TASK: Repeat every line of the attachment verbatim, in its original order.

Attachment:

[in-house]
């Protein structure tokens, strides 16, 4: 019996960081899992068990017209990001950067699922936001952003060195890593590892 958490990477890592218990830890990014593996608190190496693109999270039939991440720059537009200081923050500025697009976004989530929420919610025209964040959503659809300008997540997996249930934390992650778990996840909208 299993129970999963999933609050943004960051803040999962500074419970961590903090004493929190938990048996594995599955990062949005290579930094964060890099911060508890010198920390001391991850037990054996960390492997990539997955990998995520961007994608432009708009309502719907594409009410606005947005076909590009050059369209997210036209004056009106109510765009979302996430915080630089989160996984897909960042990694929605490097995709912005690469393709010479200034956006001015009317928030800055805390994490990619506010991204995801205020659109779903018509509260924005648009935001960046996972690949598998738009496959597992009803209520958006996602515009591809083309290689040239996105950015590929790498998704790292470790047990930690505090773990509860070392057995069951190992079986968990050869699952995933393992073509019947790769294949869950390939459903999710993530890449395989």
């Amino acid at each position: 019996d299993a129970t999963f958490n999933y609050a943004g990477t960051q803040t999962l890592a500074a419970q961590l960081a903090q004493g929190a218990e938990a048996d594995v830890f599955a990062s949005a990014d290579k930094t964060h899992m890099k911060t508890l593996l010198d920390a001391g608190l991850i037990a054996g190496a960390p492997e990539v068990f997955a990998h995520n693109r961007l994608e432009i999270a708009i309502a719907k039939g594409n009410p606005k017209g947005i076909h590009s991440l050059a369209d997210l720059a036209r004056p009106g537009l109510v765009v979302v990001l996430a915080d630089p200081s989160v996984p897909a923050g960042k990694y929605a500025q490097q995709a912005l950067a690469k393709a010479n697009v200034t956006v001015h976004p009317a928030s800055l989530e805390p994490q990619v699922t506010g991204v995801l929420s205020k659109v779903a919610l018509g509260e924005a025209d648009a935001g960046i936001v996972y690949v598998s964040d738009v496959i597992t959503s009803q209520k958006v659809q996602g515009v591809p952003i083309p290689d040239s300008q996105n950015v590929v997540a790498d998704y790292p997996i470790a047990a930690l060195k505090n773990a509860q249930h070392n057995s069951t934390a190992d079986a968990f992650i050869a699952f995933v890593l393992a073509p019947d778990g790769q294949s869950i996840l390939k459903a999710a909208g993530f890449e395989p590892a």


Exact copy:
[in-house]
């Protein structure tokens, strides 16, 4: 019996960081899992068990017209990001950067699922936001952003060195890593590892 958490990477890592218990830890990014593996608190190496693109999270039939991440720059537009200081923050500025697009976004989530929420919610025209964040959503659809300008997540997996249930934390992650778990996840909208 299993129970999963999933609050943004960051803040999962500074419970961590903090004493929190938990048996594995599955990062949005290579930094964060890099911060508890010198920390001391991850037990054996960390492997990539997955990998995520961007994608432009708009309502719907594409009410606005947005076909590009050059369209997210036209004056009106109510765009979302996430915080630089989160996984897909960042990694929605490097995709912005690469393709010479200034956006001015009317928030800055805390994490990619506010991204995801205020659109779903018509509260924005648009935001960046996972690949598998738009496959597992009803209520958006996602515009591809083309290689040239996105950015590929790498998704790292470790047990930690505090773990509860070392057995069951190992079986968990050869699952995933393992073509019947790769294949869950390939459903999710993530890449395989």
């Amino acid at each position: 019996d299993a129970t999963f958490n999933y609050a943004g990477t960051q803040t999962l890592a500074a419970q961590l960081a903090q004493g929190a218990e938990a048996d594995v830890f599955a990062s949005a990014d290579k930094t964060h899992m890099k911060t508890l593996l010198d920390a001391g608190l991850i037990a054996g190496a960390p492997e990539v068990f997955a990998h995520n693109r961007l994608e432009i999270a708009i309502a719907k039939g594409n009410p606005k017209g947005i076909h590009s991440l050059a369209d997210l720059a036209r004056p009106g537009l109510v765009v979302v990001l996430a915080d630089p200081s989160v996984p897909a923050g960042k990694y929605a500025q490097q995709a912005l950067a690469k393709a010479n697009v200034t956006v001015h976004p009317a928030s800055l989530e805390p994490q990619v699922t506010g991204v995801l929420s205020k659109v779903a919610l018509g509260e924005a025209d648009a935001g960046i936001v996972y690949v598998s964040d738009v496959i597992t959503s009803q209520k958006v659809q996602g515009v591809p952003i083309p290689d040239s300008q996105n950015v590929v997540a790498d998704y790292p997996i470790a047990a930690l060195k505090n773990a509860q249930h070392n057995s069951t934390a190992d079986a968990f992650i050869a699952f995933v890593l393992a073509p019947d778990g790769q294949s869950i996840l390939k459903a999710a909208g993530f890449e395989p590892a």